It was at that exact moment that Mr. Oliver distinctly felt his dead son Wendell start to
move in his arms.
        Out of genuine shock Mr. Oliver dropped Wendell. Immediately the boy’s eyes
snapped open. Wendell smiled up at him and said, “Hi Dad.”
        Oliver turned his head away from the horror. He spun around and found himself face
to face with Eddie. “Hi there.” He said, waving.
        The crowd let out a collective gasp when Eddie appeared out of thin air. Then there
was a pause. Then there was applause. The exiles began to cheer wildly as Mr. Oliver
shuffled around the stage, trying to digest what was happening. Trying to accept the fact that
Rain                                                  160


he had lost. He stumbled down the steps and into the crowd. Their faces loomed at him like a
terrible nightmare, everyone looking at him with disgust and anger. He leapt desperately into
his limousine and tore off out of the circle. As he left there were many cries for pursuit,
although nobody actually left, the curiosity as to what the hell was going on overrode the need
for vengeance, at least for a few minutes.

         The girl Rain arrived for the second time at the Big Big Circle. She watched as a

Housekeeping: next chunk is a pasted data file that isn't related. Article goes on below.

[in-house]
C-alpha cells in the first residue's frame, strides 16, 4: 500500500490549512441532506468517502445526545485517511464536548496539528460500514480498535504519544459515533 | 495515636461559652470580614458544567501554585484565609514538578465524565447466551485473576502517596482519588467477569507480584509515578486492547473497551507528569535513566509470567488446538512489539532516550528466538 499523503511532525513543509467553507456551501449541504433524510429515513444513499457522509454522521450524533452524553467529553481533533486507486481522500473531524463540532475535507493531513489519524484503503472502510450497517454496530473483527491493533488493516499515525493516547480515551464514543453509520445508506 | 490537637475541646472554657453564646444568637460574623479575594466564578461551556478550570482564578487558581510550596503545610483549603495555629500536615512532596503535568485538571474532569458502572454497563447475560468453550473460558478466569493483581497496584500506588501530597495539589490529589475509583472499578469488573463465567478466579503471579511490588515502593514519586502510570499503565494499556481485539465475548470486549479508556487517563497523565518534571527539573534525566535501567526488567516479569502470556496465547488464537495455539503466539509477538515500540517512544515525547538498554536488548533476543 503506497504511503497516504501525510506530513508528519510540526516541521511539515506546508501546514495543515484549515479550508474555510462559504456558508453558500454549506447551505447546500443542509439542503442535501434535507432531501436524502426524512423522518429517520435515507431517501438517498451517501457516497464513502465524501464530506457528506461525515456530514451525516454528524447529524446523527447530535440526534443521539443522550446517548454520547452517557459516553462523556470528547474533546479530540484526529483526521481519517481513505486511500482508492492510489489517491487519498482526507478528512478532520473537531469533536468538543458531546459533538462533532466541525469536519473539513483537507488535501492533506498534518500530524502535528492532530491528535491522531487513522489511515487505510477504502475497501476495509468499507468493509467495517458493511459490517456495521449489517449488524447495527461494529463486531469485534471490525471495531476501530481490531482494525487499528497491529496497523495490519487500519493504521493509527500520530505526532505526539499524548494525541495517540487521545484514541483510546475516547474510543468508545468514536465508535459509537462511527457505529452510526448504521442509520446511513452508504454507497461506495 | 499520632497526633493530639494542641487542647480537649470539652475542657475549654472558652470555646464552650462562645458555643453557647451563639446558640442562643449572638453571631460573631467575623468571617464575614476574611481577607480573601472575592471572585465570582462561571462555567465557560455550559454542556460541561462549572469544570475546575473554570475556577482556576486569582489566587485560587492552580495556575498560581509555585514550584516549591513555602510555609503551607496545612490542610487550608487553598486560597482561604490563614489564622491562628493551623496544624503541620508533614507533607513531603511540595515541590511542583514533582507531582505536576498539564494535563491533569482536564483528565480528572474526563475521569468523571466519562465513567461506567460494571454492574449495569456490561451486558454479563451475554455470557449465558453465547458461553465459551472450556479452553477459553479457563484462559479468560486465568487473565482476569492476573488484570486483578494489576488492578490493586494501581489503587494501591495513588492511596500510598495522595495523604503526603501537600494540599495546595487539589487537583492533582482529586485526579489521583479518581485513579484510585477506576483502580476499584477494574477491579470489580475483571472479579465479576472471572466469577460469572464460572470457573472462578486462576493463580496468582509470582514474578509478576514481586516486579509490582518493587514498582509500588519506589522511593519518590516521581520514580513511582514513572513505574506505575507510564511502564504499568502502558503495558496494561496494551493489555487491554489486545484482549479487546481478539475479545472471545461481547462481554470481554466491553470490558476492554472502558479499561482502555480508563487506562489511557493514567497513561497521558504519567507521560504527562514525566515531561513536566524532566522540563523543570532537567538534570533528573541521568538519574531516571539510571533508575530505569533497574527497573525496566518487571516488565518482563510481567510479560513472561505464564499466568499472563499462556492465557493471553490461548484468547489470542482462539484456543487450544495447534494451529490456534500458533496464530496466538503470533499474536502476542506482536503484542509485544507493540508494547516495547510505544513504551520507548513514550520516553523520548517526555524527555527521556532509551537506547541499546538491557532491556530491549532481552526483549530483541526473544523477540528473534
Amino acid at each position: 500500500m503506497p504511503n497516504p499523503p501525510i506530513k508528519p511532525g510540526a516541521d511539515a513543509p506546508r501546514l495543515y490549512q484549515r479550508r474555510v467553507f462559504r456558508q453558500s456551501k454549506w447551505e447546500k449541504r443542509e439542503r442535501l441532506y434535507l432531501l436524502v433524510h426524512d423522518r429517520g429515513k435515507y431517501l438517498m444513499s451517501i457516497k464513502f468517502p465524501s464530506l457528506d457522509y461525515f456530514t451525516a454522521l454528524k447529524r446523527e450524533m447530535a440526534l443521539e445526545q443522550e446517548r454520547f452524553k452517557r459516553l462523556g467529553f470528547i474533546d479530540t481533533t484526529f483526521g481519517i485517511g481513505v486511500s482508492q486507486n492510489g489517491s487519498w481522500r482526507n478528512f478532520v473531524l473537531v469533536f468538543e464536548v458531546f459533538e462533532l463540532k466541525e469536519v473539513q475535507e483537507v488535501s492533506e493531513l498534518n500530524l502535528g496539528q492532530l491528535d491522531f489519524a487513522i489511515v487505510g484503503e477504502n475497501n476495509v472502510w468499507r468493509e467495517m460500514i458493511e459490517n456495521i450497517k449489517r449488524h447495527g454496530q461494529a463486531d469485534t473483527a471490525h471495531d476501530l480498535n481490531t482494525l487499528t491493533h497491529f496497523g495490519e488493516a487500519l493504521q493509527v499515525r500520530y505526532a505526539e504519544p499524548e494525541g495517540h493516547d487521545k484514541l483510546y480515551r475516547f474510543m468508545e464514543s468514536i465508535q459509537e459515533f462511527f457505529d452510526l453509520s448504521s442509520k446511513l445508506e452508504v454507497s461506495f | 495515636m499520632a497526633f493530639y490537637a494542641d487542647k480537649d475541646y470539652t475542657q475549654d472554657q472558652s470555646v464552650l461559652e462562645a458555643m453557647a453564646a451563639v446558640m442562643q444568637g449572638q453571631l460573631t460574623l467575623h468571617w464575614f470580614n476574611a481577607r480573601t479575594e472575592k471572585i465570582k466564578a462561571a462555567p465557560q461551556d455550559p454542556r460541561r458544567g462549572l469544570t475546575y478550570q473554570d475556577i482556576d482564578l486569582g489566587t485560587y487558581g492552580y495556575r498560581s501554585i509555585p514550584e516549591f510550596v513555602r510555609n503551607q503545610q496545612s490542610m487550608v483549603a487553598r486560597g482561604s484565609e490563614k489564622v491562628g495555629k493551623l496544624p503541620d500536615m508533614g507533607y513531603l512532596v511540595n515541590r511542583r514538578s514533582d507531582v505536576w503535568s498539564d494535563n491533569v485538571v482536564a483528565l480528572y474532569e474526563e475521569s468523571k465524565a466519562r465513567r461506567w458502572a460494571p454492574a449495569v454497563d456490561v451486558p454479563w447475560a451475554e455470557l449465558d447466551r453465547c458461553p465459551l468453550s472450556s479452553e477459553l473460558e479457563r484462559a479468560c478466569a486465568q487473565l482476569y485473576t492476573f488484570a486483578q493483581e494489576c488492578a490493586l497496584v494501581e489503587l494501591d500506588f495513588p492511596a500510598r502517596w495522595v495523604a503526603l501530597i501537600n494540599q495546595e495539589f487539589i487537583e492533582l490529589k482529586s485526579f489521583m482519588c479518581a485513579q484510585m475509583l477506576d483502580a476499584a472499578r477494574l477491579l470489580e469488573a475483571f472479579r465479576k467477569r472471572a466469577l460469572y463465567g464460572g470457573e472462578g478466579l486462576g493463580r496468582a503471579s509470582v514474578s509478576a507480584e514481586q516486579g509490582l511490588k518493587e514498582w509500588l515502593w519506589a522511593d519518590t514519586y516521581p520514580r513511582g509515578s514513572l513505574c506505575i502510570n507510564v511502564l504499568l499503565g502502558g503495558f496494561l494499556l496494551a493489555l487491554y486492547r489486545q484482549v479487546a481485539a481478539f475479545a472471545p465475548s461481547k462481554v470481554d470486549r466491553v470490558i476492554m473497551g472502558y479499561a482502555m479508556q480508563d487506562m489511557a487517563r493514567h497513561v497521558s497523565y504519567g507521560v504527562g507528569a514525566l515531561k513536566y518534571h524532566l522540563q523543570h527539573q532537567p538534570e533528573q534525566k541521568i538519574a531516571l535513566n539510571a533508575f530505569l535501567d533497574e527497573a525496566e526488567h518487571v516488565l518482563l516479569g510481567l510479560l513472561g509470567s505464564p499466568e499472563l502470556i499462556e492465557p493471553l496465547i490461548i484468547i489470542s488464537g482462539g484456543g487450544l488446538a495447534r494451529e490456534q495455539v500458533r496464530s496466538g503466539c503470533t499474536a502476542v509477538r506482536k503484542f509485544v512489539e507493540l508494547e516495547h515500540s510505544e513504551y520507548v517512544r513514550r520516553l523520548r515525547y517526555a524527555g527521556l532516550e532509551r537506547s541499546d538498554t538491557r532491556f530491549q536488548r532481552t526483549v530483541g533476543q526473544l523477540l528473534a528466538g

fancy stretch limousine tore out of the circle and down the road. She looked up with pride at
what had been accomplished. Rain hiked up her backpack a little higher and headed towards
the podium. On her palms were elaborate designs, painted in an ink that echoed the contours
of her face and brought out the subtle brown of her eyes.
         Tim and Eddie both noticed her the second she walked into the circle. They grabbed
Jerry; “Do you see that girl?” asked Tim, pointing toward her.
         “Who, the girl with the enormous backpack?”
         Tim looked at Eddie; they could see her now too.
         “That’s the girl who ended the Chilly War. We just listened.” Eddie said, his eyes
had not left her for a second. She arrived at their platform and climbed the stairs. Again the
crowd quieted, waiting to see what could possibly happen next.
         Rain walked up to the podium, and smiling began the speech that she had given